Two desalination plants faked water quality data to cut costs
search

Two desalination plants faked water quality data to cut costs

Energy Ministry inquiry reveals that Sorek plant manipulated chloride amounts before daily samples were taken; workers at Palmachim facility doctored lab reports

Sue Surkes is The Times of Israel's environment reporter.

Inside the Sorek A Desalination Plant, November 2015. (Yossi Zamir/FLASH90)
Inside the Sorek A Desalination Plant, November 2015. (Yossi Zamir/FLASH90)

Two of Israel’s five water desalination plants tricked the government over a period of 18 months into thinking that the drinking water they were producing met permitted levels of chloride, an inquiry by the Ministry of National Infrastructure, Energy and Water Resources has revealed.

Both plants are south of Tel Aviv on the Mediterranean coast.

The Sorek plant, the country’s biggest and one of the largest in the world to operate a reverse osmosis system, let levels of chloride — the main ingredient in sea salt — exceed four times what was specified in its franchise agreement in order to save what amounted to NIS 12 million ($3.4 million) until its cover was blown.

At the Palmachim plant, there were “tens of cases” in which chloride levels exceeded the limits by around 20 percent, an excess concealed behind doctored reports.

An inquiry committee headed by Energy Ministry director general Udi Adiri called in its report, published last month, for “effective and deterrent enforcement” and a “significant financial sanction” to be applied in the case of the Sorek plant, which had not only benefited from savings but was also liable for an estimated NIS 46 million ($13 million) in fines within the terms of its contract with the state.

The committee recommended turning the Palmachim case over to the “authorized enforcement authorities” for criminal investigation.

Asleep at the wheel

The report also lambasted the state for not taking its own responsibilities as regulator seriously enough. It had failed to use tools such as random water quality checks and more in-depth monitoring, and officials had “relied more than necessary” on the credibility of the desalination plants’ reports, failing to compare the data supplied by the plants with information from other sources.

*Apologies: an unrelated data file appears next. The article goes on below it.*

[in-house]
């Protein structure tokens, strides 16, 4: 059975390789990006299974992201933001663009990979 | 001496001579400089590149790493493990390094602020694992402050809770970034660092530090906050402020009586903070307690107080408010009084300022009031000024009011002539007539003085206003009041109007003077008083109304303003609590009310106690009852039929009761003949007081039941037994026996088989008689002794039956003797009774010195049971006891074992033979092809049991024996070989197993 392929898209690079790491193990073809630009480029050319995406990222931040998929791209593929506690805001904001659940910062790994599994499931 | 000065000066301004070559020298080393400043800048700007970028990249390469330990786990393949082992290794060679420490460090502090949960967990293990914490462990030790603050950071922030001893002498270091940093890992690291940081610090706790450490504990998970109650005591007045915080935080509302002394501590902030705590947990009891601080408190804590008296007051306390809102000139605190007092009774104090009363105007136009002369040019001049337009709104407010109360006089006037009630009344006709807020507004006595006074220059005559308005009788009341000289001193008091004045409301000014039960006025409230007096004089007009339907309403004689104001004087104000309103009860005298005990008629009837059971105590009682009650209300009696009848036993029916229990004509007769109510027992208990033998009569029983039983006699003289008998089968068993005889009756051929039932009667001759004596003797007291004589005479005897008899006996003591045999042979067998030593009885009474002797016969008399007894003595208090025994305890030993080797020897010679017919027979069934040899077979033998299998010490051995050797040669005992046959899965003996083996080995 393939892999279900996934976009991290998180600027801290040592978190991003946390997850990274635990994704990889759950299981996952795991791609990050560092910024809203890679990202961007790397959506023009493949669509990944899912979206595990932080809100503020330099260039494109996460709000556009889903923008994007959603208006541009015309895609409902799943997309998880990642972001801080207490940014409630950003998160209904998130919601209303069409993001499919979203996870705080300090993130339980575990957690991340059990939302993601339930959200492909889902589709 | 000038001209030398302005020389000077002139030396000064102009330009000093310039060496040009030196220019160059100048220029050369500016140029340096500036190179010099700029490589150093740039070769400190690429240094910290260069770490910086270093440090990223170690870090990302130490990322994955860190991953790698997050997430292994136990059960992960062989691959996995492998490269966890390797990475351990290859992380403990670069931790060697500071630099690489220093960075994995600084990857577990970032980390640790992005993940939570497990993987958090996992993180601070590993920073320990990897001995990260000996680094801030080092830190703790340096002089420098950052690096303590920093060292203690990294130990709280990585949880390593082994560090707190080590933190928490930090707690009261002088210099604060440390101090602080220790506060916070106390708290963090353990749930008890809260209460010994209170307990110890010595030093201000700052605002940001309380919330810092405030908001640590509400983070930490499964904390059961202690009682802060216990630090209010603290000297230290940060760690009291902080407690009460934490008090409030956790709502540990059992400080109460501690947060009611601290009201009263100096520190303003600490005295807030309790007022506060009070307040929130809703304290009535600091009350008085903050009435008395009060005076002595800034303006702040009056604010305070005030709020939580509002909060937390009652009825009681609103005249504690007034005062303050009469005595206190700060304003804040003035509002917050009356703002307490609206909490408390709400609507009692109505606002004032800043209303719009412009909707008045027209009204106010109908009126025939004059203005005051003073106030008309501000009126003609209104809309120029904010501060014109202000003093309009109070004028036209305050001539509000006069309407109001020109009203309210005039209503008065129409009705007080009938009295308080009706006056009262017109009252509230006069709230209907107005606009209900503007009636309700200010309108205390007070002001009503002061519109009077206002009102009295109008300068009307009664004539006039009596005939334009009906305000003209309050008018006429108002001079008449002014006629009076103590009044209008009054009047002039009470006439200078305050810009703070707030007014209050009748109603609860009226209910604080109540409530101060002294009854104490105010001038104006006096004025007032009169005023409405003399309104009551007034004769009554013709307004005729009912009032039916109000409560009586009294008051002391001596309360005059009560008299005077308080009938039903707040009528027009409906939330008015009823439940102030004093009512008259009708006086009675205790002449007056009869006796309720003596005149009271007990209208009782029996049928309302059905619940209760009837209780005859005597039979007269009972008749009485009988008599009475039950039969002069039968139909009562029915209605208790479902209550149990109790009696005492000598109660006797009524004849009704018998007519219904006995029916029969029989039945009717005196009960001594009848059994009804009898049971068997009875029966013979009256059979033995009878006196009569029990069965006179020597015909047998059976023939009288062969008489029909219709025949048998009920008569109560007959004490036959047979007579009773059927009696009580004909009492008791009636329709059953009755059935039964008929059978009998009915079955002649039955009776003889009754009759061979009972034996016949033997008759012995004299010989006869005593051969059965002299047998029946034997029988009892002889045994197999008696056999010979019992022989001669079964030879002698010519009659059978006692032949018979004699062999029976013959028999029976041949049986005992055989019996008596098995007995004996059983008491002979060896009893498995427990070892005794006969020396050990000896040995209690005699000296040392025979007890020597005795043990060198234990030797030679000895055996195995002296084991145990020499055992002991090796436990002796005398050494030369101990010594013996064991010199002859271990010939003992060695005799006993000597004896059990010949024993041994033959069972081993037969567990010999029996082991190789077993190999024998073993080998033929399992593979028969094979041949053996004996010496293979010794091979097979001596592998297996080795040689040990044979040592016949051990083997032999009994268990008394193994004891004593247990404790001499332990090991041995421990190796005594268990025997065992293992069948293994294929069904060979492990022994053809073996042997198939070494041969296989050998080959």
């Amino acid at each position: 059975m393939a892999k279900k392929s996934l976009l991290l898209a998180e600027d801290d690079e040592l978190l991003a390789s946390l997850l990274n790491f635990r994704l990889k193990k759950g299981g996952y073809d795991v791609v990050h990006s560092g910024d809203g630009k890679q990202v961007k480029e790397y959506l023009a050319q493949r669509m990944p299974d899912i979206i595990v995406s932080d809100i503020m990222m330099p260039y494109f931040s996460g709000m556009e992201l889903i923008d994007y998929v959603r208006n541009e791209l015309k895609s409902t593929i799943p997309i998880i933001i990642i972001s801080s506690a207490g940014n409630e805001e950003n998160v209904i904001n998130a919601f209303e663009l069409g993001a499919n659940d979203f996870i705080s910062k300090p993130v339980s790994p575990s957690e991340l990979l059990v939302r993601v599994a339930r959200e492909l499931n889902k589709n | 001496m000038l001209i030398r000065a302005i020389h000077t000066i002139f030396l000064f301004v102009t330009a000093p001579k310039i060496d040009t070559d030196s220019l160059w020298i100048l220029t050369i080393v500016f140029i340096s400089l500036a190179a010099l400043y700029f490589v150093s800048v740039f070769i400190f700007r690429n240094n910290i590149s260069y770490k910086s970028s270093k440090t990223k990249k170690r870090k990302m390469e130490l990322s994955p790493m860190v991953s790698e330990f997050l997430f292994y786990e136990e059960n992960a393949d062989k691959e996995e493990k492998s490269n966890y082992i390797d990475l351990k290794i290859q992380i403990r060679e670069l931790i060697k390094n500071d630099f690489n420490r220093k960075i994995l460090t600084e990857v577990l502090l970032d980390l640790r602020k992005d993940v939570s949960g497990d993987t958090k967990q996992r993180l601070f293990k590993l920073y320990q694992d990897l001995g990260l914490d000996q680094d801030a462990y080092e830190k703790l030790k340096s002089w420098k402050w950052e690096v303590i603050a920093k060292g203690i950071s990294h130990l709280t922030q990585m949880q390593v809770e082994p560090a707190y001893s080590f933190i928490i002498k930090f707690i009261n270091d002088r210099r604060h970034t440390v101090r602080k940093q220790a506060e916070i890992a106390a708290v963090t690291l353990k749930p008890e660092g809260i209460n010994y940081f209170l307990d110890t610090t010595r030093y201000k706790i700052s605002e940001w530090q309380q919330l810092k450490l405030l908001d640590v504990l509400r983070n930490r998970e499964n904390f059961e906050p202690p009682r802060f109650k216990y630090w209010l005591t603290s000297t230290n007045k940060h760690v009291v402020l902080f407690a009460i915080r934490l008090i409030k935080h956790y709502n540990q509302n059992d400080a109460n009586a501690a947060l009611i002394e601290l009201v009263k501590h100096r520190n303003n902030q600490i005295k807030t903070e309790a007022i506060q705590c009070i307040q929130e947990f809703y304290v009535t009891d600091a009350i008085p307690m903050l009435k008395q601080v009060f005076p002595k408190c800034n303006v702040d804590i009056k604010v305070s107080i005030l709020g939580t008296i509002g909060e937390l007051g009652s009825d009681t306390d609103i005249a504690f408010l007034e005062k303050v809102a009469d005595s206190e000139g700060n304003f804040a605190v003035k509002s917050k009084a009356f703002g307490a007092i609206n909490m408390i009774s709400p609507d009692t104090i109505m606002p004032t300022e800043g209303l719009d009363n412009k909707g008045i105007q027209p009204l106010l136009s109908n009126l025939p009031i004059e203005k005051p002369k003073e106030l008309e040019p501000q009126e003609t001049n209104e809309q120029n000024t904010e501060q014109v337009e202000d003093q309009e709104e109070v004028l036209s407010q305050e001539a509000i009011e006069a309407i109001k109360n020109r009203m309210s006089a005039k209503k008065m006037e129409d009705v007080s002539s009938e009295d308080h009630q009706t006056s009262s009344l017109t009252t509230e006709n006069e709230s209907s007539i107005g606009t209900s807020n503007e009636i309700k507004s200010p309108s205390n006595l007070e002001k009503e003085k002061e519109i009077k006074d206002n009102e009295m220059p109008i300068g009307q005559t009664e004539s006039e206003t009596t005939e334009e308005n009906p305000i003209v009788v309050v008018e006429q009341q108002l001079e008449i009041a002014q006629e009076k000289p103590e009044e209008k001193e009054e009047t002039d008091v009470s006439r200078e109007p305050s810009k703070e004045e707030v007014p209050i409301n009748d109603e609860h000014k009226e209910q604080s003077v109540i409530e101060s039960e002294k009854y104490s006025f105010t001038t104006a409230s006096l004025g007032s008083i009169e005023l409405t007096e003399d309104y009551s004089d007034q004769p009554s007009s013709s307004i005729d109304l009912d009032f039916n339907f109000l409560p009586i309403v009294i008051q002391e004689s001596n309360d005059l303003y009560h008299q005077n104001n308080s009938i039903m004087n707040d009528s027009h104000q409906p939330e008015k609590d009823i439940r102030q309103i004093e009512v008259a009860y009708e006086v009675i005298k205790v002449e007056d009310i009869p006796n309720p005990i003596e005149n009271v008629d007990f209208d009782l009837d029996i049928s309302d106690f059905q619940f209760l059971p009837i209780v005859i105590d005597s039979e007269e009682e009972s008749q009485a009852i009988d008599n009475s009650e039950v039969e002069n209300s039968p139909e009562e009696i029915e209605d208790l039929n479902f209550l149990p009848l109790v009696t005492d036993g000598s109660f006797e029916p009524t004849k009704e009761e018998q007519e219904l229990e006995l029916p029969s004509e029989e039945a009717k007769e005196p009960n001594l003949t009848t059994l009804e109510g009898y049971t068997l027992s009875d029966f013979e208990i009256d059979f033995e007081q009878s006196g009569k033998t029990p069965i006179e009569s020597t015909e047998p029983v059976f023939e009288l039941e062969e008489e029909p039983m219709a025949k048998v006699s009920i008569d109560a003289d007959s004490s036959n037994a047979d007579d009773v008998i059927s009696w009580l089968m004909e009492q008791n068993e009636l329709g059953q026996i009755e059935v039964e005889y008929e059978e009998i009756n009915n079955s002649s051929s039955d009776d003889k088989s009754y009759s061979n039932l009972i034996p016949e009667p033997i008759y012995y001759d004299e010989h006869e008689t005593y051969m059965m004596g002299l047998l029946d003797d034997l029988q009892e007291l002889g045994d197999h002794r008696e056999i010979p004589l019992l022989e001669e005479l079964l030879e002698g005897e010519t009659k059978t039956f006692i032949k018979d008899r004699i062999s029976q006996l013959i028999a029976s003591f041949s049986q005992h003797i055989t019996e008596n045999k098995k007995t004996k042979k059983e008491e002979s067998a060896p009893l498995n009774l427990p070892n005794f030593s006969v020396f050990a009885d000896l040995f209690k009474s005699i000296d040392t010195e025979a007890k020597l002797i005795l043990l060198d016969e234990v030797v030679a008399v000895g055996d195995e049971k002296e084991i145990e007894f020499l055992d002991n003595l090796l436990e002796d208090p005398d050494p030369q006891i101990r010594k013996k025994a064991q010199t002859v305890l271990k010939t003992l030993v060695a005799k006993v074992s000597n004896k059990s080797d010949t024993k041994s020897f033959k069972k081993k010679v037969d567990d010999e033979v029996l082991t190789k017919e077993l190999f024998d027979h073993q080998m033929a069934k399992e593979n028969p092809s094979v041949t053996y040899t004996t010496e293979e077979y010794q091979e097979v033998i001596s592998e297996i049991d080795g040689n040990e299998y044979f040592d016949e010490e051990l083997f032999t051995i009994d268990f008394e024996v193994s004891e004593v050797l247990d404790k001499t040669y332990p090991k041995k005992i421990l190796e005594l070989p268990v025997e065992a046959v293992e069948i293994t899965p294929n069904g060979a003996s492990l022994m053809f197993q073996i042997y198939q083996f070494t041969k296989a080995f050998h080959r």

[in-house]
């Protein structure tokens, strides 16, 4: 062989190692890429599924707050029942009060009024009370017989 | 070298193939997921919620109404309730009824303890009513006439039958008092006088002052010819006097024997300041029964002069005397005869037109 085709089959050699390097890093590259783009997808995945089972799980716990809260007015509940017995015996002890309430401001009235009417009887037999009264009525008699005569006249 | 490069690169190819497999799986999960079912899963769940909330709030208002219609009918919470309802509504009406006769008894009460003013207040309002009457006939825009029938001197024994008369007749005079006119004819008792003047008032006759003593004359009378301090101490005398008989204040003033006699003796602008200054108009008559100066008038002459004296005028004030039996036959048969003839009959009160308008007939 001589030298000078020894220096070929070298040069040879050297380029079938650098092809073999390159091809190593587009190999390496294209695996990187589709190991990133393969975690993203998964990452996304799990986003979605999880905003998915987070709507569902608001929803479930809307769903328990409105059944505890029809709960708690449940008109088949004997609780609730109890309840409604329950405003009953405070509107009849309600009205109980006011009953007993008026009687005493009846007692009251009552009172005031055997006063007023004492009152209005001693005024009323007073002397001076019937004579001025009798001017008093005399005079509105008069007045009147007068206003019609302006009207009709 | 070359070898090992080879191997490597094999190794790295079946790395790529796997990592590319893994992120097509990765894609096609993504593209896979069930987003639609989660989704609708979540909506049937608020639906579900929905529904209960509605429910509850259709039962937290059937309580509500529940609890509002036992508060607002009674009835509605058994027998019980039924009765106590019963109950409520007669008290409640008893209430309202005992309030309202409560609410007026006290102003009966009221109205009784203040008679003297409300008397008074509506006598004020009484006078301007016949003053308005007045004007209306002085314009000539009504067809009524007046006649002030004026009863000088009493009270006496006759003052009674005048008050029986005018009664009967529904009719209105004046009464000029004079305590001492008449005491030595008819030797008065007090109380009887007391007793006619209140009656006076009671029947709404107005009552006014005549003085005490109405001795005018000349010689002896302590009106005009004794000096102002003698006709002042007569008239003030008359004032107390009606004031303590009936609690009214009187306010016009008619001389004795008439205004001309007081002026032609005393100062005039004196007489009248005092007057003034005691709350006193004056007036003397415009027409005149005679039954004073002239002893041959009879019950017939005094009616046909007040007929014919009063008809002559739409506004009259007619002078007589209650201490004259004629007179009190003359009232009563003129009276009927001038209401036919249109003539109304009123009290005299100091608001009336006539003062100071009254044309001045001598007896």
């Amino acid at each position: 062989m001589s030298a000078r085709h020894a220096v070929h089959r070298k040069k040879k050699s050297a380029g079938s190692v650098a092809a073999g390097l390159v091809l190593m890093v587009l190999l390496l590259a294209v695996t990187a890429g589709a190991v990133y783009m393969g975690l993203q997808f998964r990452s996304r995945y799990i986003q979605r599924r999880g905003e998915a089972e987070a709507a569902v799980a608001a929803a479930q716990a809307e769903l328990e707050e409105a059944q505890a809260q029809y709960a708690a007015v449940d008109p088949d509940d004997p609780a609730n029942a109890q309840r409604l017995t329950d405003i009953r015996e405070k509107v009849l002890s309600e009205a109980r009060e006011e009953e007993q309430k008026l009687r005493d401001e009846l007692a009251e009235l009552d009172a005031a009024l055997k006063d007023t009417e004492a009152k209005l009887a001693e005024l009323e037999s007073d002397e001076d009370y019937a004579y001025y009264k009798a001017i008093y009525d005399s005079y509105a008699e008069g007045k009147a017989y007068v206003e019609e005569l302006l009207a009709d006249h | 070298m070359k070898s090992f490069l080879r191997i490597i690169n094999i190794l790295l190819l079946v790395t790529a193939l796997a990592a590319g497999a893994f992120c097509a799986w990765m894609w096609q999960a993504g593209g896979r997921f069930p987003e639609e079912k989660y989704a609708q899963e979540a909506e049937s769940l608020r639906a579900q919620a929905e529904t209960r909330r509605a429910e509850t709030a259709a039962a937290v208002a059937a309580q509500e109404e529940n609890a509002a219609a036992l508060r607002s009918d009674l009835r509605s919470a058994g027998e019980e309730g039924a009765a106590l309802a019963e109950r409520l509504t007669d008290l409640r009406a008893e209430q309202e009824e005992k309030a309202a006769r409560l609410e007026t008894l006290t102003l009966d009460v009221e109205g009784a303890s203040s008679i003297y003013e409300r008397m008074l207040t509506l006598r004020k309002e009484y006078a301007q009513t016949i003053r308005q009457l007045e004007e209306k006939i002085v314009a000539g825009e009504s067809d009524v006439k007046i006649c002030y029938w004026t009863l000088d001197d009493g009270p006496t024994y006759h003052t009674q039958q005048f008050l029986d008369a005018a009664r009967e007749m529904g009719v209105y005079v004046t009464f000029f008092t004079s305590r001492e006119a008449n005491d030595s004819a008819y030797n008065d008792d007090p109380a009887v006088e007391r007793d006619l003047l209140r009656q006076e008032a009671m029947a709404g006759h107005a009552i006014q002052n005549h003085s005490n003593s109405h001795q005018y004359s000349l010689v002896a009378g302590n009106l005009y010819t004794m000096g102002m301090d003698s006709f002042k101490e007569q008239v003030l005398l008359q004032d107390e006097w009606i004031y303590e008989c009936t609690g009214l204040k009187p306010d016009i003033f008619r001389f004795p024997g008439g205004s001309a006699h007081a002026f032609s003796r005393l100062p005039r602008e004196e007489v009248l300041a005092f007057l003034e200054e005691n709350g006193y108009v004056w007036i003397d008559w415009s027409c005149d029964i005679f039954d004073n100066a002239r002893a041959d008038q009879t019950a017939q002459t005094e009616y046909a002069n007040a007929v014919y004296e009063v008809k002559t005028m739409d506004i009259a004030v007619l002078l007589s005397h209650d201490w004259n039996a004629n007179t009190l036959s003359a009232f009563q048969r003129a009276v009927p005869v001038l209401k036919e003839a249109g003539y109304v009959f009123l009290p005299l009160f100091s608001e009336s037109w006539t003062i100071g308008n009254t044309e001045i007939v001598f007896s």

“Without taking away from the seriousness of the findings it’s important to stress that the water provided met all the requirements of the Health Ministry and did not pose any health hazard,” Adiri told a press conference.

Safe to drink? Israeli Prime Minister Benjamin Netanyahu drinks a glass of water at the start of the weekly cabinet meeting at the prime minister’s office in Jerusalem, January 6, 2019. (Gali Tibbon/Pool via AP)

The chlorides — which reached 90 milligrams per liter at Sorek while the maximum level agreed with the state was 20 milligrams per liter — came nowhere near the Health Ministry’s standard of 400 milligrams per liter, above which such water could endanger public health.

Has damage been caused?

That the deception could go on for so long raises questions not only about the management of Israel’s water resources but about the wisdom of plans to use desalinated water to replenish natural sweet-water sources such as the Sea of Galilee.

Environmental activists insist that the double-dealing may already have caused damage.

The legal advocacy organization Adam Teva V’Din said in a statement that high salinity in water coming out of the plants could corrode the pipes taking drinking water into homes, lead to higher pipe maintenance costs, eventually reach agricultural fields where it could damage soil and groundwater, and cost consumers more to boil water, as salty water requires more energy to boil.